An important note about the graph above - while it looks like there's a change in the number of badges awarded for the first 25 sites, this is deceptive - none of the sites with any Generalist badge winners saw any additional qualifying users. When we order the list by volume of awardees on a per-case basis. In some cases, sites that had no badges awarded end up with more badge recipients than sites that currently have them, so the "Site Number" in the graph above doesn't always refer to the same Stack Exchange site, just the count of badges on the nth ranked site.
Because we knew that there wouldn't be a change in awards on the bigger sites and to better show the value of these changes on smaller sites, the graph below excludes all sites with zero change in awardees - so all of the sites that currently have any as well as the sites that have zero, both before and after the change. This graph shows, of sites that see a change in awardees, how many awards occur on those sites.
In the most limited change, about thirty new sites would see at least one person awarded the badge. Reducing the number of questions to 100 increases that to just over fifty sites and further reducing the questions needed per tag to 50 increases the count to nearly eighty sites.
To make it easier to see, the graph above was cropped at 50. One site, Code Golf & Coding Challenges, will end up with nearly 150 members earning this badge if these changes are made.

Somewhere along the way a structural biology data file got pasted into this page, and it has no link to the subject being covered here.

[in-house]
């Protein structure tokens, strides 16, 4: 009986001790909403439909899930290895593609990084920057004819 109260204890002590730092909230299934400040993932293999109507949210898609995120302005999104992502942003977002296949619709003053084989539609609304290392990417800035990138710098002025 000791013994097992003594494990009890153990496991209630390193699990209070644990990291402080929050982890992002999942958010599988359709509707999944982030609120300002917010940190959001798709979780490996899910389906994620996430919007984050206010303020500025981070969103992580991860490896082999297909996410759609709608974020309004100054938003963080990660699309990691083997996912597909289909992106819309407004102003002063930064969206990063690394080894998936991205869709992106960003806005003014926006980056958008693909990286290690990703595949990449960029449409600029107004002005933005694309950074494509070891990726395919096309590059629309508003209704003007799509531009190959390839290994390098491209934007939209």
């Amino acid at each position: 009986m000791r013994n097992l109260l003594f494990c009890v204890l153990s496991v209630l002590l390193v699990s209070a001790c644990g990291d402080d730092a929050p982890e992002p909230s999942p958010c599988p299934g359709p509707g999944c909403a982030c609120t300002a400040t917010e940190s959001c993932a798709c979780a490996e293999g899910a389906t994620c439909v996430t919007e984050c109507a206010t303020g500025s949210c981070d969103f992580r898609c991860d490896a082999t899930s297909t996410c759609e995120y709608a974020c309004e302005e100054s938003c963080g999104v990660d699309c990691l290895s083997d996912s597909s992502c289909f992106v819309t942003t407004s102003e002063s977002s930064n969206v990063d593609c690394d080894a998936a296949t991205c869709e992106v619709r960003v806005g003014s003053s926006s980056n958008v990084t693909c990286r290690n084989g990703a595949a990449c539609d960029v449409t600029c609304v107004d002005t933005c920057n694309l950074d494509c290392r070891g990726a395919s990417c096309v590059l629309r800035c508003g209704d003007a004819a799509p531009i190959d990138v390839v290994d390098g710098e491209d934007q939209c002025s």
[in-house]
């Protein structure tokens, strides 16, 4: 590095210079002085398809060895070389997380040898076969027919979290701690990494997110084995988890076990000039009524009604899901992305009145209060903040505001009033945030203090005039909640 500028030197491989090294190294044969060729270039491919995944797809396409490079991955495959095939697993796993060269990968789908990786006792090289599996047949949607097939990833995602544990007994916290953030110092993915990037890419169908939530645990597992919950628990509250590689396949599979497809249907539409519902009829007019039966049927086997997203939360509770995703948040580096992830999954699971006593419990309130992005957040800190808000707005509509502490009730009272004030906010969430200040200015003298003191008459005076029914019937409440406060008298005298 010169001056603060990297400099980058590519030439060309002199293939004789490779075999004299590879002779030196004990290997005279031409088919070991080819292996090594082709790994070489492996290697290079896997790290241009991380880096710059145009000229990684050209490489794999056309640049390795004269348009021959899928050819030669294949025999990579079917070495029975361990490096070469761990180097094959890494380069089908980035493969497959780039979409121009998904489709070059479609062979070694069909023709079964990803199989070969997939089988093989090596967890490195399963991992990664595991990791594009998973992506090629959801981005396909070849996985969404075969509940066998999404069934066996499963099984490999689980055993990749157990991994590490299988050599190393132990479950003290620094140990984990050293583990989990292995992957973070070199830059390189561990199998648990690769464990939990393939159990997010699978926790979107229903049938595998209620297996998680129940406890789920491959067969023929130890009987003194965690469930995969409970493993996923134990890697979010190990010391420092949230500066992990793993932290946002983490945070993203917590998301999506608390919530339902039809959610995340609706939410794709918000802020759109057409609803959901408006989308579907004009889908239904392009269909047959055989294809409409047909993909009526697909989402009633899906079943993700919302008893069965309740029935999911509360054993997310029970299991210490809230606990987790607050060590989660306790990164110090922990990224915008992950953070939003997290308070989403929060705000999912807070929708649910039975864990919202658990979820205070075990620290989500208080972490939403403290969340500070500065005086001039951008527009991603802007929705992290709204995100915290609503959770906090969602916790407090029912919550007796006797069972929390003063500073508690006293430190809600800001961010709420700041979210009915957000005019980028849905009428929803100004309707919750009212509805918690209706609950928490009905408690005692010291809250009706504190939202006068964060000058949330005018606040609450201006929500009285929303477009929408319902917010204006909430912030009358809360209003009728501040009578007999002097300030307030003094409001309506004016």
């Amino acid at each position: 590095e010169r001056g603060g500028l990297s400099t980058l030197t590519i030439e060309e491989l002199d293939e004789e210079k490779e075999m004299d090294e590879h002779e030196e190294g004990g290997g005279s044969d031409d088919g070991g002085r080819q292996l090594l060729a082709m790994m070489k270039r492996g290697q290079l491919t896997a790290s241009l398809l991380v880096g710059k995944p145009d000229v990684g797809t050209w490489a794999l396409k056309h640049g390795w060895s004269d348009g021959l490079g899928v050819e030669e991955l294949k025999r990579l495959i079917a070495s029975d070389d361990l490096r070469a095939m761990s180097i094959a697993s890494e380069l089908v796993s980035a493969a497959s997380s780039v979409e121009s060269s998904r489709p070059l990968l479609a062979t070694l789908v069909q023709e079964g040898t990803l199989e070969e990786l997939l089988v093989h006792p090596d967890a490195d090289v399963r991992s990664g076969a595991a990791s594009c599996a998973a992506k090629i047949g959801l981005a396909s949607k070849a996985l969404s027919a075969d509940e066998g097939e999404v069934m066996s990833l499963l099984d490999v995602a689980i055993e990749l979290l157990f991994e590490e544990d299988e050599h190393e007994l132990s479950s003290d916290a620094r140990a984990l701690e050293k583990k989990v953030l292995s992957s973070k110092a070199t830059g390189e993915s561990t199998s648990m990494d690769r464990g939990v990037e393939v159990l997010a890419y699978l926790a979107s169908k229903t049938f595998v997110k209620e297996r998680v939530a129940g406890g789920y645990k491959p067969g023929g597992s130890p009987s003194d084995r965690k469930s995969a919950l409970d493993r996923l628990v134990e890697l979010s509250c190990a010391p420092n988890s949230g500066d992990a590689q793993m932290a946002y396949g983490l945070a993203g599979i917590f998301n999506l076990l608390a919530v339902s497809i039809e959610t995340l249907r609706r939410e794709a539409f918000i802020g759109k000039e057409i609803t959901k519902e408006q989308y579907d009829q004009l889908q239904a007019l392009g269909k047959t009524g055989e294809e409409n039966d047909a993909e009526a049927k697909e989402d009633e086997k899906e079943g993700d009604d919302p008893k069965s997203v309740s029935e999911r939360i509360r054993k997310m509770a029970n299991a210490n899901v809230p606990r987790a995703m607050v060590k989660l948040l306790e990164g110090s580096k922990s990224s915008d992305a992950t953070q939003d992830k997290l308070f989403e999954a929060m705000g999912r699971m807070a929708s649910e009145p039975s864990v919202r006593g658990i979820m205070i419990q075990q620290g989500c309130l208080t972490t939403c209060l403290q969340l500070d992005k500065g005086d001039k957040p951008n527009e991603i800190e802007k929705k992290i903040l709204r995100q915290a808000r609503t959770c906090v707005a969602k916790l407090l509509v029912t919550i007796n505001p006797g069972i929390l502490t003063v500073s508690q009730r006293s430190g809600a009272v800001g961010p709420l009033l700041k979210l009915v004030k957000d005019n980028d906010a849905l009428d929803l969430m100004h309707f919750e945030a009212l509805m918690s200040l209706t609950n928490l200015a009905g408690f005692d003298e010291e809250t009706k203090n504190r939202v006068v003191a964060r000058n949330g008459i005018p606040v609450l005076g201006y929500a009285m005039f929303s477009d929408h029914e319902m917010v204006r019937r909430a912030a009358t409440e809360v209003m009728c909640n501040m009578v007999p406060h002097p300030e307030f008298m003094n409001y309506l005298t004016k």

Based on the data, we're proposing to change the requirements for awarding the Generalist badge to the following:
- Provide answers that accumulate 15 total score per tag in 20 of the top 40 tags (unchanged)
- We lower the number of questions required for a tag to count as a "top tag" to 50.
- We remove the requirement for there to be 40 "top tags" with at least 50 questions each. Because the badge requires there to be at least 20 tags with 50 questions, it's similar to lowering the requirement to 20 but a simpler query.
- In other words, for example, if the site only has 30 tags being used on at least 50 questions, and a user earns a score of 15 on 20 out of those 30 tags, they would now qualify for the badge. If the site only has 20 tags being used on at least 50 questions, a user would qualify if they have a score of 15 on all 20 of those tags.
As a note, only tags with at least 50 questions will be considered "top tags" and only the top 40 tags will qualify to earn the badge, even if there are more tags with at least 50 questions each.
Given the data above, do you have any concerns about this change? Are there other variations of this that we should consider before changing this?
For those of you who speak SQL, I've shown the query below for the before and after for the proposed change. While I can't guarantee this is the specific way the devs will change the badge query, the end result should be the same and we'll update y'all with what the devs end up doing if we do make this change live.
On the left - the SQL (roughly) as it is now. On the right - what we're proposing it'll become. The parts that differ are highlighted in bold.